Cultural Resource Properties | Standards Michigan

Cultural Resource Properties

This document was first published in 1975 and it might be wise to revisit its scope again. Churches, museums and libraries have since evolved into more complex occupancies.


Cultural Resource Properties

October 13, 2019
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“A Visit to the Munich Pinakothek” – Charles Friedrich Alfred Vetter

A significant part of the education industry builds and maintains cultural resource properties that are covered by local adaptations of regulatory products developed by the International Code Council (ICC) and the National Fire Protection Association (NFPA) that need to be considered as moving in tandem even though their revision cycles are not synchronized.  Sometimes this out-of-step condition permits subject matter experts on technical committees to make the best possible decisions regarding the safety and sustainability agenda of the interest group they represent; but not always.

In the ICC suite we find code requirements for places of worship tracking in the following sections of the International Building Code (IBC):

Section 303 Assembly Group A

Section 305 Educational Group E

Section 308 Institutional Group I

Note that Sections 305 and 308 recognize the accessory and multi-functional nature of occupancy types in the education industry – i.e child care and adult care function can marge and be an accessory to a place of worship.  The general rule in the IBC is that accessory religious educational rooms and religious auditoriums with occupant loads of less than 100 per room or space are not considered separate occupancies.    Other standards developers are guided by this rule.


Dominican Old Library Chapel


We have an opportunity to revisit safety and sustainability concepts in the next revision of NFPA 909 Code for the Protection of Cultural Resource Properties – Museums, Libraries, and Places of WorshipFrom the document prospectus:

This code describes principles and practices of protection for cultural resource properties (including, but not limited to, museums, libraries, and places of worship), their contents, and collections, against conditions or physical situations with the potential to cause damage or loss.

• This code covers ongoing operations and rehabilitation and acknowledges the need to preserve culturally significant and character-defining building features and sensitive, often irreplaceable, collections and to provide continuity of operations.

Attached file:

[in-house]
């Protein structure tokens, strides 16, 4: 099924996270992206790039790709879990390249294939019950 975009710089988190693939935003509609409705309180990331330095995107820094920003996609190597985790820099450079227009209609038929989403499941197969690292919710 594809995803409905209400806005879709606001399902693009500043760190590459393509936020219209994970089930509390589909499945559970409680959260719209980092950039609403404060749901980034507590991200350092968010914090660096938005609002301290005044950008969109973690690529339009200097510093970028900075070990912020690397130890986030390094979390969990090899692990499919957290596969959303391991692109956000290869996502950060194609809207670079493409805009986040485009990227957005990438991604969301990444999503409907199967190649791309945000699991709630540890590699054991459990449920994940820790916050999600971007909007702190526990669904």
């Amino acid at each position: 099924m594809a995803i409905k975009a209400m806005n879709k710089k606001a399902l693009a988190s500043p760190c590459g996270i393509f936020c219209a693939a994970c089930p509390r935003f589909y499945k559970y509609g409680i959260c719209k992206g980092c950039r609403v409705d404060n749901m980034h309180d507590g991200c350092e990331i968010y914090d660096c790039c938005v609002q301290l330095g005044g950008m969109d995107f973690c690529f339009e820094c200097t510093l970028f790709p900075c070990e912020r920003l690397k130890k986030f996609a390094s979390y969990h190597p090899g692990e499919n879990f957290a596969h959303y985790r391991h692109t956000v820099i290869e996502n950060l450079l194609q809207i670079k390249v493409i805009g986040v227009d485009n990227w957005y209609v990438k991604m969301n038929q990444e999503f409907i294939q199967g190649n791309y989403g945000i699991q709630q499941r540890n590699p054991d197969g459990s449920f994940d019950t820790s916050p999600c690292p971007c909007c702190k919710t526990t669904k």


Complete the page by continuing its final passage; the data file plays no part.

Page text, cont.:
• Principles and practices for life safety in cultural resource properties are outside the scope of this code. Where this code includes provisions for maintaining means of egress and controlling occupant load, it is to facilitate the evacuation of items of cultural significance, allow access for damage limitation teams in an emergency, and prevent damage to collections through overcrowding or as an unintended consequence of an emergency evacuation.

• Library and museum collections that are privately owned and not open to the public shall not be required to meet the requirements of this code.

A milestone was reached by the technical committee in October 2018 with the completion of the First Draft which was balloted and will be posted in September as the Second Draft Report.  Comments on the Second Report are due November 14th.

Department leadership and facility managers for enterprises of this type are encouraged to contribute obtain their own (free) NFPA public participation account in order to directly participate in the 2021 revision of NFPA 909 by logging in here:   Alternatively, you may join the larger group of education facility managers for which we provide the platform.  We meet every day at 11 AM EST.  Use the login credentials at the upper right of our home page.

This document, like the entire span of the NFPA regulatory products, is a standing item on our monthly Fire Protection teleconference.  See our CALENDAR for the next online meeting; open to everyone.

The Masters University

Issue: [15-258]

Category: Fire Safety, Public Safety

Colleagues: Mike Anthony, Josh Elvove, Joe DeRosier

University of Wisconsin

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